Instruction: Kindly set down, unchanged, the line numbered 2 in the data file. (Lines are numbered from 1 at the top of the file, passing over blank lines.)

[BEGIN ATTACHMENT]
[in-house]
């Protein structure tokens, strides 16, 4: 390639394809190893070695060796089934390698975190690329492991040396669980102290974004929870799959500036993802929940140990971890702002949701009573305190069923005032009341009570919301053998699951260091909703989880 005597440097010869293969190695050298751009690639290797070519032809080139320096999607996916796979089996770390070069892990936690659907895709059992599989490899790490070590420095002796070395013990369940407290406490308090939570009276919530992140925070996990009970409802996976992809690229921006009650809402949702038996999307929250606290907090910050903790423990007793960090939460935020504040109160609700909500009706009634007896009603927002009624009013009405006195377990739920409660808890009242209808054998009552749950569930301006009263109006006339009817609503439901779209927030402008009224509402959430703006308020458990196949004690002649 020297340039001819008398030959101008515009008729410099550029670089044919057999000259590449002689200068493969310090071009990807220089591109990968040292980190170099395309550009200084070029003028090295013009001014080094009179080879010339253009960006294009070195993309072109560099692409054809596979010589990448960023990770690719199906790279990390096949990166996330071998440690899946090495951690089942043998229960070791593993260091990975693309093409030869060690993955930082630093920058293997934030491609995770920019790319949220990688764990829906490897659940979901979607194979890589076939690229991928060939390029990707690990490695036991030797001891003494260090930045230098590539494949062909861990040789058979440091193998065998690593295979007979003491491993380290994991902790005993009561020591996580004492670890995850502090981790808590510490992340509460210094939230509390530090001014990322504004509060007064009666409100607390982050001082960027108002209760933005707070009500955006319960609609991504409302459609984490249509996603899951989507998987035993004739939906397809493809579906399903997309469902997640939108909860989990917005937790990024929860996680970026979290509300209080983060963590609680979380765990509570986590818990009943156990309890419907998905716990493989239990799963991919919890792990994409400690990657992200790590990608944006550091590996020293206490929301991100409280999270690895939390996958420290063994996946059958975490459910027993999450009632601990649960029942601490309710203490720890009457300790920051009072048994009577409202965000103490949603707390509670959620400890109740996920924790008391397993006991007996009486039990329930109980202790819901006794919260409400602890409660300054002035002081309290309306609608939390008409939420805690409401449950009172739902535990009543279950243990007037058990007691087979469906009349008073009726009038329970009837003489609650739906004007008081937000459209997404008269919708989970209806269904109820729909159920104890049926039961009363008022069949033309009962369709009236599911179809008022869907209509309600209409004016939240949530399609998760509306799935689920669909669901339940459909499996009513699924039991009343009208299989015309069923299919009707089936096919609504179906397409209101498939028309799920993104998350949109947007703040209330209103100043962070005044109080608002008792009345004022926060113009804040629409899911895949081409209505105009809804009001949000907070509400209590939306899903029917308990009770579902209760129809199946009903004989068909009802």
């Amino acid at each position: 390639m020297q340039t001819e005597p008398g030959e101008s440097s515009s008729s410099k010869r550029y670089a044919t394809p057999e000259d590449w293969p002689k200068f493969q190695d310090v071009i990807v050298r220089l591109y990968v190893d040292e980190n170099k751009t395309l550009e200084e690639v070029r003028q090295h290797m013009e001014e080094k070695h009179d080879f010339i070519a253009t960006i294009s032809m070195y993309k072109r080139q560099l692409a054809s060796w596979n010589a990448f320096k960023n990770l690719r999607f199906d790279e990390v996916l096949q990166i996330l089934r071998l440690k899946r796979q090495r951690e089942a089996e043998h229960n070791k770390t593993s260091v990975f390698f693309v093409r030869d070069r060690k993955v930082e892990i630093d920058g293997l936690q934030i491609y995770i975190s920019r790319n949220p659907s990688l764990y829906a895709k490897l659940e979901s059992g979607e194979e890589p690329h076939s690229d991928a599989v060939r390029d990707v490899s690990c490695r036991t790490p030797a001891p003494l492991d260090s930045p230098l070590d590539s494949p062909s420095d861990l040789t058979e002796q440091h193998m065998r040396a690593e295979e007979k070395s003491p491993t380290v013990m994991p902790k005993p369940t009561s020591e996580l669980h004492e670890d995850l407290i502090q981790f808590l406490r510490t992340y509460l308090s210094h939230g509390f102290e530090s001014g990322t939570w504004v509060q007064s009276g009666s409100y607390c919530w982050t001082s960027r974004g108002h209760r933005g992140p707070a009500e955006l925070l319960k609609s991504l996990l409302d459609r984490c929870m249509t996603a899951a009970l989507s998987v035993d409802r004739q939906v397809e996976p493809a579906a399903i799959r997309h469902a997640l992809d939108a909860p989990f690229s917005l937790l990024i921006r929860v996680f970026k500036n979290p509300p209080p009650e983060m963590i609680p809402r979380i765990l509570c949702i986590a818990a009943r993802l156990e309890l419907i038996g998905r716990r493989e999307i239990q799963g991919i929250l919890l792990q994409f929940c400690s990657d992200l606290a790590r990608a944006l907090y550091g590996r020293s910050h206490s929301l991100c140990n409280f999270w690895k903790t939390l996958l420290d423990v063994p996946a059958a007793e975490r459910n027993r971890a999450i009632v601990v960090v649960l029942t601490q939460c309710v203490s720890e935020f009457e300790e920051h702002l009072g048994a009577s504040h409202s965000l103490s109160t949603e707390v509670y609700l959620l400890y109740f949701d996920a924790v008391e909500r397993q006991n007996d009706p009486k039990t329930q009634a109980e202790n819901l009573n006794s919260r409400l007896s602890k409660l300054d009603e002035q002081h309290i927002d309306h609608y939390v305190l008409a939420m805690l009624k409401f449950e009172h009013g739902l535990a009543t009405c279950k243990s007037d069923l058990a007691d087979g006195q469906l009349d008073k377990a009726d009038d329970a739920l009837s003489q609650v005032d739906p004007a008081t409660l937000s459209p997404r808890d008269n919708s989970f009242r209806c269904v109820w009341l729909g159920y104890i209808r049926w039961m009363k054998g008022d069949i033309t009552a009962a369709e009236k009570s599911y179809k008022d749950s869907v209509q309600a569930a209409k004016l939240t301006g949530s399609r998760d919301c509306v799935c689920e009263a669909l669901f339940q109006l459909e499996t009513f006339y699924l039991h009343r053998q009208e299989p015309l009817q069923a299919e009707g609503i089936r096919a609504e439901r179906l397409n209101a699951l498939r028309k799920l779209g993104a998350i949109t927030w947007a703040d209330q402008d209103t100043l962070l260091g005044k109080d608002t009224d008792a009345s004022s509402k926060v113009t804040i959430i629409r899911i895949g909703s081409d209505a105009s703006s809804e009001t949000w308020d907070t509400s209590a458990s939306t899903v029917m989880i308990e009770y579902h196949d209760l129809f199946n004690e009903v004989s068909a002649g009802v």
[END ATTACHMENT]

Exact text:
């Protein structure tokens, strides 16, 4: 390639394809190893070695060796089934390698975190690329492991040396669980102290974004929870799959500036993802929940140990971890702002949701009573305190069923005032009341009570919301053998699951260091909703989880 005597440097010869293969190695050298751009690639290797070519032809080139320096999607996916796979089996770390070069892990936690659907895709059992599989490899790490070590420095002796070395013990369940407290406490308090939570009276919530992140925070996990009970409802996976992809690229921006009650809402949702038996999307929250606290907090910050903790423990007793960090939460935020504040109160609700909500009706009634007896009603927002009624009013009405006195377990739920409660808890009242209808054998009552749950569930301006009263109006006339009817609503439901779209927030402008009224509402959430703006308020458990196949004690002649 020297340039001819008398030959101008515009008729410099550029670089044919057999000259590449002689200068493969310090071009990807220089591109990968040292980190170099395309550009200084070029003028090295013009001014080094009179080879010339253009960006294009070195993309072109560099692409054809596979010589990448960023990770690719199906790279990390096949990166996330071998440690899946090495951690089942043998229960070791593993260091990975693309093409030869060690993955930082630093920058293997934030491609995770920019790319949220990688764990829906490897659940979901979607194979890589076939690229991928060939390029990707690990490695036991030797001891003494260090930045230098590539494949062909861990040789058979440091193998065998690593295979007979003491491993380290994991902790005993009561020591996580004492670890995850502090981790808590510490992340509460210094939230509390530090001014990322504004509060007064009666409100607390982050001082960027108002209760933005707070009500955006319960609609991504409302459609984490249509996603899951989507998987035993004739939906397809493809579906399903997309469902997640939108909860989990917005937790990024929860996680970026979290509300209080983060963590609680979380765990509570986590818990009943156990309890419907998905716990493989239990799963991919919890792990994409400690990657992200790590990608944006550091590996020293206490929301991100409280999270690895939390996958420290063994996946059958975490459910027993999450009632601990649960029942601490309710203490720890009457300790920051009072048994009577409202965000103490949603707390509670959620400890109740996920924790008391397993006991007996009486039990329930109980202790819901006794919260409400602890409660300054002035002081309290309306609608939390008409939420805690409401449950009172739902535990009543279950243990007037058990007691087979469906009349008073009726009038329970009837003489609650739906004007008081937000459209997404008269919708989970209806269904109820729909159920104890049926039961009363008022069949033309009962369709009236599911179809008022869907209509309600209409004016939240949530399609998760509306799935689920669909669901339940459909499996009513699924039991009343009208299989015309069923299919009707089936096919609504179906397409209101498939028309799920993104998350949109947007703040209330209103100043962070005044109080608002008792009345004022926060113009804040629409899911895949081409209505105009809804009001949000907070509400209590939306899903029917308990009770579902209760129809199946009903004989068909009802």